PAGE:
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The new Common Core curriculum aims to bring our focus back to depth in the lower grades but seems to miss this mark once the abstract maths are reached.  While it is true that more topics have been cut out than added in most grade levels, topics traditionally covered in Algebra 2 (and some may say pre-Calculus and above) – piecewise functions, limits, logarithms, areas under curves, Algebraic proofs, and rational function graphing to name a few – are now part of Algebra 1.  Does adding so many advanced topics to the Gateway of Higher Math (ok, I’m biased) do what Common Core initially set out to do?

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Below is a comparison of the math topics taught each year in A+ countries (first chart) and those covered in the U.S. (second chart) each year (compiled by Professor W.H. Schmidt).  These comparison charts were created before, and as a support for, Math reform in the U.S.  Still, to meet the new upper-grade Common Core Standards, school districts are turning to hybrid-type courses: “Algebra/Geometry/Stats Year 1″, etc. (Yes, that’s ONE year’s course) to meet all of the new high school requirements.  While the Common Core sets out for mastery at the Elementary level, did it really mean to hybridize high school math?  If depth is more important that breadth, what are we doing?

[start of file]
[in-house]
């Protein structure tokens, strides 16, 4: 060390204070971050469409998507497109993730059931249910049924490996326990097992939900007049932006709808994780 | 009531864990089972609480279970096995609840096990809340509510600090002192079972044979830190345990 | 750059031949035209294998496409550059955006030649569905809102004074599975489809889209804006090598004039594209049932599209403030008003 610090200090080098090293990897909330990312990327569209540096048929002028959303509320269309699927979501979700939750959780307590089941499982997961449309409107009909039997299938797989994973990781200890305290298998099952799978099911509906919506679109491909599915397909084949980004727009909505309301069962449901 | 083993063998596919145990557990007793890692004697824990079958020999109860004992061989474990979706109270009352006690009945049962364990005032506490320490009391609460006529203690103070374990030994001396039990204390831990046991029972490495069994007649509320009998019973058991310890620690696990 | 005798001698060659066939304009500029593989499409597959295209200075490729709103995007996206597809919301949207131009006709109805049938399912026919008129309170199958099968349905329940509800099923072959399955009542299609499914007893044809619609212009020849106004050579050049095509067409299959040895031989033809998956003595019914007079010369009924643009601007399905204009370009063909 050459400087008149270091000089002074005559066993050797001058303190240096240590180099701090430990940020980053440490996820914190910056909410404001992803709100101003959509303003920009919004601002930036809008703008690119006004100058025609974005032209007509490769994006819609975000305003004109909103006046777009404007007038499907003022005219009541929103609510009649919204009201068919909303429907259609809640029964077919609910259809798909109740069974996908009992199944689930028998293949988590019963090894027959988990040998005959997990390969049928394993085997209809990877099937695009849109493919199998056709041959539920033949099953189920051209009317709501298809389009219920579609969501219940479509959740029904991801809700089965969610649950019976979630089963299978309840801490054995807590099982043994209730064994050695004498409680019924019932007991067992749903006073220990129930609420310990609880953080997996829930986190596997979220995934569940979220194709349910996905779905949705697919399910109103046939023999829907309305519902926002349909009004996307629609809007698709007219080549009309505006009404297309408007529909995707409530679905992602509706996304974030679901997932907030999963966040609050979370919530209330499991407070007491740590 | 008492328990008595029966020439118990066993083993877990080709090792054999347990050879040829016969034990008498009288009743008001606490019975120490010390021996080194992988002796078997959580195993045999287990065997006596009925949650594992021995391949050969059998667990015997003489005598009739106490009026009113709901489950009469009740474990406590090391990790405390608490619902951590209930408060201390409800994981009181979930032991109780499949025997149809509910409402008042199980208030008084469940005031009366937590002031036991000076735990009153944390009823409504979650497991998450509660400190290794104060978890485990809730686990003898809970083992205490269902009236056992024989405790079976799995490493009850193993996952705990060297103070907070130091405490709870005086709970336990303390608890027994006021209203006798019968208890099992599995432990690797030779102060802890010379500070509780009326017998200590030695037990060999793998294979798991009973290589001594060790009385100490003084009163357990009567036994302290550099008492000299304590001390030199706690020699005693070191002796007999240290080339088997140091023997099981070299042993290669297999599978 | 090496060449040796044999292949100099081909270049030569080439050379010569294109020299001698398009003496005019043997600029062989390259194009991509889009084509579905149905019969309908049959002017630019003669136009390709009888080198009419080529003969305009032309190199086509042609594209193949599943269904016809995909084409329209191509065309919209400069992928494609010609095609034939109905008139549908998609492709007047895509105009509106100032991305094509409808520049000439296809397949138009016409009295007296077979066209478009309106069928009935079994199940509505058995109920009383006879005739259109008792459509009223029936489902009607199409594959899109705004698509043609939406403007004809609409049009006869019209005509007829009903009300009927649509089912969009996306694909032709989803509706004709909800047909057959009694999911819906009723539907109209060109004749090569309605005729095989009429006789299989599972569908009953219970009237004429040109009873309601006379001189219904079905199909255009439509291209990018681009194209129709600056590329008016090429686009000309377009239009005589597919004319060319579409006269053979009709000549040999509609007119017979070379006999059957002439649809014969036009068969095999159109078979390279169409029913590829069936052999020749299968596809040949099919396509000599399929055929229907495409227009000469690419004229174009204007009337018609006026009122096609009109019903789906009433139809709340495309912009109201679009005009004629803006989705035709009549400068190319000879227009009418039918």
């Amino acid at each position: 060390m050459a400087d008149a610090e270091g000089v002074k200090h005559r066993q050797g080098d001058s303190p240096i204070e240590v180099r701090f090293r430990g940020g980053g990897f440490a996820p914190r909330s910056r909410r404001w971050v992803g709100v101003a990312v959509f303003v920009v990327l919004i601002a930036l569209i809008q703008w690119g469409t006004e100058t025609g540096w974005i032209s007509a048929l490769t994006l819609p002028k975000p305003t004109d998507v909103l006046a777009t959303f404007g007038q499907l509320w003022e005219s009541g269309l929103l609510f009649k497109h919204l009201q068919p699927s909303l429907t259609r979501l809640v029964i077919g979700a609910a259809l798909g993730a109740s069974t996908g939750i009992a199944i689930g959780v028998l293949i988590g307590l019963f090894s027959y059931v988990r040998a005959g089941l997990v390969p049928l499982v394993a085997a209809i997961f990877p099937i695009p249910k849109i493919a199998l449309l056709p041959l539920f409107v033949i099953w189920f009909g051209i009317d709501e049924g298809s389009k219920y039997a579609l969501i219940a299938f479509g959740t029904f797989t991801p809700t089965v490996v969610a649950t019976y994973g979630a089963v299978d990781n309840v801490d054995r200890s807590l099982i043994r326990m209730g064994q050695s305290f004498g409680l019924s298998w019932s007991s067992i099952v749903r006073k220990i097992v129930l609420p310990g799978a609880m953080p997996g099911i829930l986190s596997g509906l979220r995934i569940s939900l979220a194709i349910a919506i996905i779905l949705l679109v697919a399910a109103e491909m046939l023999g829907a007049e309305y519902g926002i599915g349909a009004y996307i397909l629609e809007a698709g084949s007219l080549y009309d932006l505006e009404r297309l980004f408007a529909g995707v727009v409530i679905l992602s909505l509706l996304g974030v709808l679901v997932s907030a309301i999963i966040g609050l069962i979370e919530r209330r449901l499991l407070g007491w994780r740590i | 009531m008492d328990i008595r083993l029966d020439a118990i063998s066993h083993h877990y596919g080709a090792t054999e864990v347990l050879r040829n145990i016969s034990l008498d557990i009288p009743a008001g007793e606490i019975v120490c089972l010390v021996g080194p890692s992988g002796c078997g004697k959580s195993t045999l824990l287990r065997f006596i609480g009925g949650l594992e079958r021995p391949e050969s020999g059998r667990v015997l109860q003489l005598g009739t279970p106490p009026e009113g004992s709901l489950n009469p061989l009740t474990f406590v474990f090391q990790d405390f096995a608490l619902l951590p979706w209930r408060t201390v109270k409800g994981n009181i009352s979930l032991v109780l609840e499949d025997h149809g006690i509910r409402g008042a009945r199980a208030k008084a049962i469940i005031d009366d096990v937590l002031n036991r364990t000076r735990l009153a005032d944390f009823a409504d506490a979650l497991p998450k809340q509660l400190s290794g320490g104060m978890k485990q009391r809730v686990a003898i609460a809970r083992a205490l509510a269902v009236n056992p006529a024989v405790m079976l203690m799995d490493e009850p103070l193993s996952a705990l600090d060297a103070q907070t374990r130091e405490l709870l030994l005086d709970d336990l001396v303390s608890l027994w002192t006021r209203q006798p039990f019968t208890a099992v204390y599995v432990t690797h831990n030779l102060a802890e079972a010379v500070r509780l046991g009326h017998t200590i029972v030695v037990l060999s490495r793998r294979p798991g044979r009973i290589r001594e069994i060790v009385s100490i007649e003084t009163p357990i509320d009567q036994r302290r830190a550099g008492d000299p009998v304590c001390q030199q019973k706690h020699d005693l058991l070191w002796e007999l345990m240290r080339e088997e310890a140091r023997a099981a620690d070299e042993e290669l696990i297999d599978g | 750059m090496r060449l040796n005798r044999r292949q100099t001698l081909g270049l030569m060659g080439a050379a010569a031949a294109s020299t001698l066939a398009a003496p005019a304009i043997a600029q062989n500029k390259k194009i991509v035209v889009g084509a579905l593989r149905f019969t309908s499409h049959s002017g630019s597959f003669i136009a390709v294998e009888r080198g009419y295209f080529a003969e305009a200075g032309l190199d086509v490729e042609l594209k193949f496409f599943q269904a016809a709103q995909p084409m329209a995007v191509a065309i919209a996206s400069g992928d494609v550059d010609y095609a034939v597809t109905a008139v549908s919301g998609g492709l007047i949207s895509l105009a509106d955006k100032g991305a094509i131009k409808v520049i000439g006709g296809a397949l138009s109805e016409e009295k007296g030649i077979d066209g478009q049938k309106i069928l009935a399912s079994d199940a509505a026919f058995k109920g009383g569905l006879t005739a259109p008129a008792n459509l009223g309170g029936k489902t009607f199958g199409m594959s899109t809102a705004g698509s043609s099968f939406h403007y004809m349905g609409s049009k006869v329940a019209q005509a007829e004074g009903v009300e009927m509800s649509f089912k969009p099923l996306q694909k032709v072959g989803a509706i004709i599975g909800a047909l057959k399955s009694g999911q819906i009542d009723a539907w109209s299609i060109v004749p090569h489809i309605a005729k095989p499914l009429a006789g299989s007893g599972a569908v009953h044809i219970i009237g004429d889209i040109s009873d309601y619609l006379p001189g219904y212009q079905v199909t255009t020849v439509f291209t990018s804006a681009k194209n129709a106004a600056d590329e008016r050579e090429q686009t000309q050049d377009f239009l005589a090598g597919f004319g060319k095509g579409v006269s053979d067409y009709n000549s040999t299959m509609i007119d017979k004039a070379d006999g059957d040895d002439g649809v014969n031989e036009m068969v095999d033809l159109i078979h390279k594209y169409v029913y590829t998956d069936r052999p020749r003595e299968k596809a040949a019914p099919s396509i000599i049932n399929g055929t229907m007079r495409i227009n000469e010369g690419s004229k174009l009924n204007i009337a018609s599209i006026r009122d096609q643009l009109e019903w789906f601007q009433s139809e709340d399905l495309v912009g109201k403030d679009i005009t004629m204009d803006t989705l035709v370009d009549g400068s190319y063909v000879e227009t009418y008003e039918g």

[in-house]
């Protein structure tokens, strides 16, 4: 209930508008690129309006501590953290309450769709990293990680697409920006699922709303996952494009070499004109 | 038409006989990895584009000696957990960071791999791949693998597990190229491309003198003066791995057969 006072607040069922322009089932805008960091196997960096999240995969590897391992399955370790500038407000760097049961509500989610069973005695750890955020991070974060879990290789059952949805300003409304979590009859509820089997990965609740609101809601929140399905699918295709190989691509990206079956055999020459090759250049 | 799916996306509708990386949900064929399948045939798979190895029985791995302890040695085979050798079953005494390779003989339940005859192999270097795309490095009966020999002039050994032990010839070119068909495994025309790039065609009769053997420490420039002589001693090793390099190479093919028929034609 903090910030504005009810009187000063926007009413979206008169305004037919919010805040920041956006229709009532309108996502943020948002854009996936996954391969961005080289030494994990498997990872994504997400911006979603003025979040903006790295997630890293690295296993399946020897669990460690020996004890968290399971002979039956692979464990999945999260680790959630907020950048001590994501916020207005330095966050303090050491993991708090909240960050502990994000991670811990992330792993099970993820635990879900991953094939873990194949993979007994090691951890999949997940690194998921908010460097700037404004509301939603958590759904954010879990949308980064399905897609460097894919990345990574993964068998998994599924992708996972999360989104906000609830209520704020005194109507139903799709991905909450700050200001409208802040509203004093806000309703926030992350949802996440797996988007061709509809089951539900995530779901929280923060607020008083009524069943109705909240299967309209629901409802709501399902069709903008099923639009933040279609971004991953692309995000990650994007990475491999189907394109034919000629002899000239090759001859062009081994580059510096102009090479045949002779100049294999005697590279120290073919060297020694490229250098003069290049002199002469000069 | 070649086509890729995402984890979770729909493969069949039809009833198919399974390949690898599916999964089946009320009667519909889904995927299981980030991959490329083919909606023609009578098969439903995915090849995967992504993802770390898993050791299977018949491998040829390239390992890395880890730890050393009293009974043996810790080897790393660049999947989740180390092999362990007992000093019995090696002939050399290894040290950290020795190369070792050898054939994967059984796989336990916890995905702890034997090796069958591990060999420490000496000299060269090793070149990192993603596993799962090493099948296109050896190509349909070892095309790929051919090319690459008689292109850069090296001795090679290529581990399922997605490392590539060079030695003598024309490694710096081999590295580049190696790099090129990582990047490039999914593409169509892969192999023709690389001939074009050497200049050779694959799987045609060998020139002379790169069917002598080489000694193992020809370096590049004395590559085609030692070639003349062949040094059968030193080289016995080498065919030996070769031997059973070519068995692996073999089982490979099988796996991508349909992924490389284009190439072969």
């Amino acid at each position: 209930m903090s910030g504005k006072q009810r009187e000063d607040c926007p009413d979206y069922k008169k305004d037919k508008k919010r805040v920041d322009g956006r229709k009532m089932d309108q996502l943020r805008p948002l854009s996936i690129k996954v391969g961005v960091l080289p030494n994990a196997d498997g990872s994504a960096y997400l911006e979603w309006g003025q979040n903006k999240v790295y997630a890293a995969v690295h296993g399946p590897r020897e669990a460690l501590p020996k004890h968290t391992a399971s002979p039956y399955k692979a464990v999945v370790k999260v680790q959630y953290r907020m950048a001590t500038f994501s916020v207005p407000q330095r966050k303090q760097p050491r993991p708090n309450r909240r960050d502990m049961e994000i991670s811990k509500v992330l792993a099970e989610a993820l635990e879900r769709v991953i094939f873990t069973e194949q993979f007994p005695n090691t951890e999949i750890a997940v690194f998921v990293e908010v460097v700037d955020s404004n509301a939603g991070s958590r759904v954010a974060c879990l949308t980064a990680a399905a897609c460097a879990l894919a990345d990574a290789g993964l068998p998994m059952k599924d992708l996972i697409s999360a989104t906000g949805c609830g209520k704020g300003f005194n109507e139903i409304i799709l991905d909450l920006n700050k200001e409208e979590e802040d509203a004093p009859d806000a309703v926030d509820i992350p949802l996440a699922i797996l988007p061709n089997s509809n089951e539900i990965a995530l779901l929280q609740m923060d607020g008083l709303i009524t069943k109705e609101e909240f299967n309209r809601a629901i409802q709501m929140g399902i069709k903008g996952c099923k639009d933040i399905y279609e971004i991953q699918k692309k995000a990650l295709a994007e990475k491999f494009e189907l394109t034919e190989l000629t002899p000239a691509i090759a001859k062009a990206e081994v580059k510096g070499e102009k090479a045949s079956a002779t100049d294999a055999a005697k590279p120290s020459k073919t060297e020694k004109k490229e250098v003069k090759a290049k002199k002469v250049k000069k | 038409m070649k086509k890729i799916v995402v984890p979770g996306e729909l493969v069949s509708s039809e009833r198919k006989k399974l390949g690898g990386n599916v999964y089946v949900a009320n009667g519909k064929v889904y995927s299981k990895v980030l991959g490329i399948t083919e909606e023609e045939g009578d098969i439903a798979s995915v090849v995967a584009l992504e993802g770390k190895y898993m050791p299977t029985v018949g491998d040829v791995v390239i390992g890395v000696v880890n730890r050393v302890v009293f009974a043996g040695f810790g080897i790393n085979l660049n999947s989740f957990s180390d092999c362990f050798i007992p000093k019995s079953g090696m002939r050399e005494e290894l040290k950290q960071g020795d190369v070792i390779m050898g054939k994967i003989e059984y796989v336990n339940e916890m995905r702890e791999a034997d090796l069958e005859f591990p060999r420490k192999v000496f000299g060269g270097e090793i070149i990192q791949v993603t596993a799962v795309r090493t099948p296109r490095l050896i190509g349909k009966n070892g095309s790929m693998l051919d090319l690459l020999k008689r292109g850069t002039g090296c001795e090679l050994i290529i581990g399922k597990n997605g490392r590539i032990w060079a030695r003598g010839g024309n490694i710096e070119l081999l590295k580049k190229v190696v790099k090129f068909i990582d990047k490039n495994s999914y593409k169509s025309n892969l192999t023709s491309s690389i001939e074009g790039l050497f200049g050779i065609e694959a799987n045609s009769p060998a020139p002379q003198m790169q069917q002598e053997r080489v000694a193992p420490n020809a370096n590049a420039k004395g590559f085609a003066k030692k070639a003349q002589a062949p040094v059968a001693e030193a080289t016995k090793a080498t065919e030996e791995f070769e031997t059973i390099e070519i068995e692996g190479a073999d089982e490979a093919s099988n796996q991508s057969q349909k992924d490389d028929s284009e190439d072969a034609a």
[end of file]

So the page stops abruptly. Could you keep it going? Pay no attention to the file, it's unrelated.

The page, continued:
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### Math manipulatives lead to student failureMay 19, 2011

During a 4th grade substituting assignment, the teacher left a set of word problems for the kids to do.  A bunch of these word problems involved division, and the students were directed to use their counting blocks.  As I walked around the room, I saw kids doing just about everything a kid will do with giant leggo-type blocks.  There were guns, there were swords, there were towers.  Some kids were using the blocks to work the word problems, but many of the students who wanted to use them for good were having trouble.  My role morphed from teaching math to teaching the kids how to use the counting blocks.  One word problem called for dividing 125 by a variety of numbers.  There is a large margin of error while counting 125 of anything, and with a string of problems that all rely on a 100% accurate count, it felt to me that the kids’ time could have been better spent.  When do manipulatives cross the line from helpful to hurtful?

A great article titled Teacher Learning and Mathematical Manipulatives: A Collective Case Study About Teacher Use in Elementary and Middle School Mathematics Lessons  by Laurel Puchner, Ann Taylor, Barbara O’Donnell and Kathleen Fick, outlines one of the many problems that can arise while using manipulatives in math.  This article is a worthwhile read, especially for those teachers wondering why manipulatives don’t seem to work as well as advertised.

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contact blog author Shana Donohue: shanadonohue@gmail.com

### US vs A+ Countries: Breadth vs Depth in Math. Which is better?December 6, 2010

(Click chart to enlarge)

Schmidt, William H., Wang, Hsing Chi., McKnight, Curtis C., J Curriculum Studies, 2005, volume 37, number 5, pages 525–559